The Danes love to celebrate. And they love the many traditions that come with each individual celebration.
One tradition is that of the ”Æresport” or the ”Gate of Honour”. This honours the guests of honour at weddings and Silver and Golden anniversaries.
The “Gate of Honour” has the shape of a door or gateway and is placed over the front door or entrance to the house. It is decorated with pine or spruce branches, flowers and Danish flags.
At the top of this festive construction is a wooden sign in the shape of a heart or a shield. It carries the initials of the couple being celebrated.
How far back this celebratory gate has been used is uncertain. But we know that they were raised by the people of Copenhagen in celebration of two royal weddings as far back as 1749 and 1790.
It is certain, however, that the tradition is old indeed with ties to rural communities. Here, flowers were more abundant than funds for more expensive finery.
Standing the test of time
Now as then, friends and family gather on the evening before the day of celebration.
These gatherings are often quite festive in and of themselves and culminate with the placing of the Æresport. This takes place under much sh’ing and half-hearted attempts at stealth. This is by default hard as the Æresport is attached by hammering nails into the door frame.
Secrecy – or the feigning of – is as important a part of the Æresport-tradition as the Æresport itself. More often than not, however, everyone knows quite well, what is going on.
Song and music in the morning
On the morning of a Silver or Golden anniversaries, friends, family and neighbours join in to sing the guests of honour out of their home and into the (hopefully) sunshine. Here they are met by singing and music, a glass of champagne or a Danish morning bitter.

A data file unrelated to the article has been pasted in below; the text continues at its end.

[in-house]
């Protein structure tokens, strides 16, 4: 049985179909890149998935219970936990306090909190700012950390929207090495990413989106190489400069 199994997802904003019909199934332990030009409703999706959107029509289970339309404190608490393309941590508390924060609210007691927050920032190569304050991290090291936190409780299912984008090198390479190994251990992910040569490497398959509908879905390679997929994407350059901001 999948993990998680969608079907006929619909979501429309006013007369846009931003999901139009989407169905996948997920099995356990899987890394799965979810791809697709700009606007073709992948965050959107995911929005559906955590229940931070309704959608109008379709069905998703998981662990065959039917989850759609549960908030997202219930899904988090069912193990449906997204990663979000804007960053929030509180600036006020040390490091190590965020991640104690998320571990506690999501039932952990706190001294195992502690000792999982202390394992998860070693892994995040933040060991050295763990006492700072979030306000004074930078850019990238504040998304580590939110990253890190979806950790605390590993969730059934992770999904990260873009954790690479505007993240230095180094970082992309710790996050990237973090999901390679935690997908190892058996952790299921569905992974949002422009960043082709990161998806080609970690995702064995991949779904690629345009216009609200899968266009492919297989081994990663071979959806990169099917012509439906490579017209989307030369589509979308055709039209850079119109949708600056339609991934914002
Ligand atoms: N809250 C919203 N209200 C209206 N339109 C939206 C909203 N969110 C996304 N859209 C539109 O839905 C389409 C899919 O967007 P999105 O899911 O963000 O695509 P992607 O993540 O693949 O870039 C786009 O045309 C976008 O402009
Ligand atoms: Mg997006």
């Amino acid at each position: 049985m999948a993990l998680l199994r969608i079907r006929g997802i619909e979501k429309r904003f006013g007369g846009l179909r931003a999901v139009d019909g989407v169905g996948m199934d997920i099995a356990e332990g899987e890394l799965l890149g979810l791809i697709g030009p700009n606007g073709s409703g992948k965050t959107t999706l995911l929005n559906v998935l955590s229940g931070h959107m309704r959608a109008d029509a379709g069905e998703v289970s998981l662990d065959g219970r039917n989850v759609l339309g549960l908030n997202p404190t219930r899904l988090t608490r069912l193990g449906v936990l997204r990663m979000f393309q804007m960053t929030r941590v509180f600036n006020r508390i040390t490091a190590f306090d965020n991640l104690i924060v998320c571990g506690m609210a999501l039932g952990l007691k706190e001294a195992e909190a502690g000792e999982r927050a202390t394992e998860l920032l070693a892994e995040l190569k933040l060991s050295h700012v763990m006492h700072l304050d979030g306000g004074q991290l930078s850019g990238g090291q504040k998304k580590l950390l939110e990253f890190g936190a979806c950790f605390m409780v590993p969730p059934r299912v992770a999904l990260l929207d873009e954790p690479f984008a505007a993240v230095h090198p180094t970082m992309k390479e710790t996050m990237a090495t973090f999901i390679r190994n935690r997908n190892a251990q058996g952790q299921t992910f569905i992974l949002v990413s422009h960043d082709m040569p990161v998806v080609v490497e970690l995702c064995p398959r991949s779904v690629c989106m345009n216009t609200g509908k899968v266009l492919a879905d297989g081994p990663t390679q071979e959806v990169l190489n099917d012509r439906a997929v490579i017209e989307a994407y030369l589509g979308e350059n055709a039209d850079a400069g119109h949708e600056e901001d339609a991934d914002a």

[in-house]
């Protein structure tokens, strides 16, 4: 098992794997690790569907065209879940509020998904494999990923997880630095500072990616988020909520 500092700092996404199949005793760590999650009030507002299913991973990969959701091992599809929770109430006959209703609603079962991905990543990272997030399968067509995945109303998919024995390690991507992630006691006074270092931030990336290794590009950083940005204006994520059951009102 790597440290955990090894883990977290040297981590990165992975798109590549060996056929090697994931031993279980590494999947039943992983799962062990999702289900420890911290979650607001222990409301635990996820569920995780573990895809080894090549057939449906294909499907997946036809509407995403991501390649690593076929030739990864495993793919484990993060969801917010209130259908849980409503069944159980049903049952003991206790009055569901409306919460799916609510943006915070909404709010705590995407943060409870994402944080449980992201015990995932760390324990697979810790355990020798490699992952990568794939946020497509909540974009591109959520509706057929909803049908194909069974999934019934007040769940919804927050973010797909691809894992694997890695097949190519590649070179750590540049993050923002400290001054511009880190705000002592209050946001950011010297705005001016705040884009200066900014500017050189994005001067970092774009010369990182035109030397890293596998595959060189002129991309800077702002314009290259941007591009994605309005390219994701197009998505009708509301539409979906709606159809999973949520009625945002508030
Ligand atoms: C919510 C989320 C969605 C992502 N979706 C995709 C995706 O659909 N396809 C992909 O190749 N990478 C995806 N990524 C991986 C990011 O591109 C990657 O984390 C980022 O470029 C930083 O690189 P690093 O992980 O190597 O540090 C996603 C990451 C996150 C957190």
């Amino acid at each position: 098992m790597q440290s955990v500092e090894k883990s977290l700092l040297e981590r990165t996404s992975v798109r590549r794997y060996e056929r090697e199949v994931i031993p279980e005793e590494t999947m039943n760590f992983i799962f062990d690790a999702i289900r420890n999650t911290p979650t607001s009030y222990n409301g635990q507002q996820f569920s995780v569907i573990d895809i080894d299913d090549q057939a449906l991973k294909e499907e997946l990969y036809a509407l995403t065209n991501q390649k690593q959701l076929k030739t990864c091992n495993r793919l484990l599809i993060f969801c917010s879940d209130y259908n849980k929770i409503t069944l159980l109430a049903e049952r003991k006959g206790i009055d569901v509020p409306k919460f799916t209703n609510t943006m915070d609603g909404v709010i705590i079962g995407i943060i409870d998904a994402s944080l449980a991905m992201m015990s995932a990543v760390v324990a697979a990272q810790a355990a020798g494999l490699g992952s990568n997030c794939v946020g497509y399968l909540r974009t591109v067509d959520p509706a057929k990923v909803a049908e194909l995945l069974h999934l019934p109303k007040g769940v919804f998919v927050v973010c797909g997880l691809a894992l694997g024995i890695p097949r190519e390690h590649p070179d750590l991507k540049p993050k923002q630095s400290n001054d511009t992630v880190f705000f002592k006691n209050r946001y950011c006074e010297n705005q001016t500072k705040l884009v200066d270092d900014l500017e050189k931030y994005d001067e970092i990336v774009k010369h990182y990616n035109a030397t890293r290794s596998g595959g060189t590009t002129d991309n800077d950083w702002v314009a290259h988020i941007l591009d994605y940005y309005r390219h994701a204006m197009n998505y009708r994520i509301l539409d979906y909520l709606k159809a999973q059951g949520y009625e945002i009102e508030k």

Part of the tradition is that the guests of honour remember to act surprised at the whole to-do. They also “just by chance” have prepared breakfast and coffee for however many well-wishers have arrived. And so the merriment continues throughout the day.
The Gate of Honour stands as long as the greenery and flowers can manage. Thus all who come and go, know that a celebration has been held.
December is here and so – sooner than we think, as usual – is Christmas with its preparations, celebrations and decorations. Everything “as per usual” in the traditional way, just as it should be. The light – or rather many lights – in the dark season.
Just as in many other countries it is possible to buy most of what is needed for the Danish Christmas. But there are still some things that we Danes like to make ourselves… like decorations for the Christmas tree.
No decorations without a tree The Christmas tree made its first appearance in Denmark in 1808 in the manor house of the Holsteinborg family on the island of Zealand (the largest of the Danish islands, on which Copenhagen is also found).
The newlywed Countess of Holsteinborg had German relatives who on Christmas eve would place a freshly cut pine tree in their living room. They decorated it with candles and finery made of paper before dancing around the tree, singing hymns and carols. The countess brought the tree with her to her new home.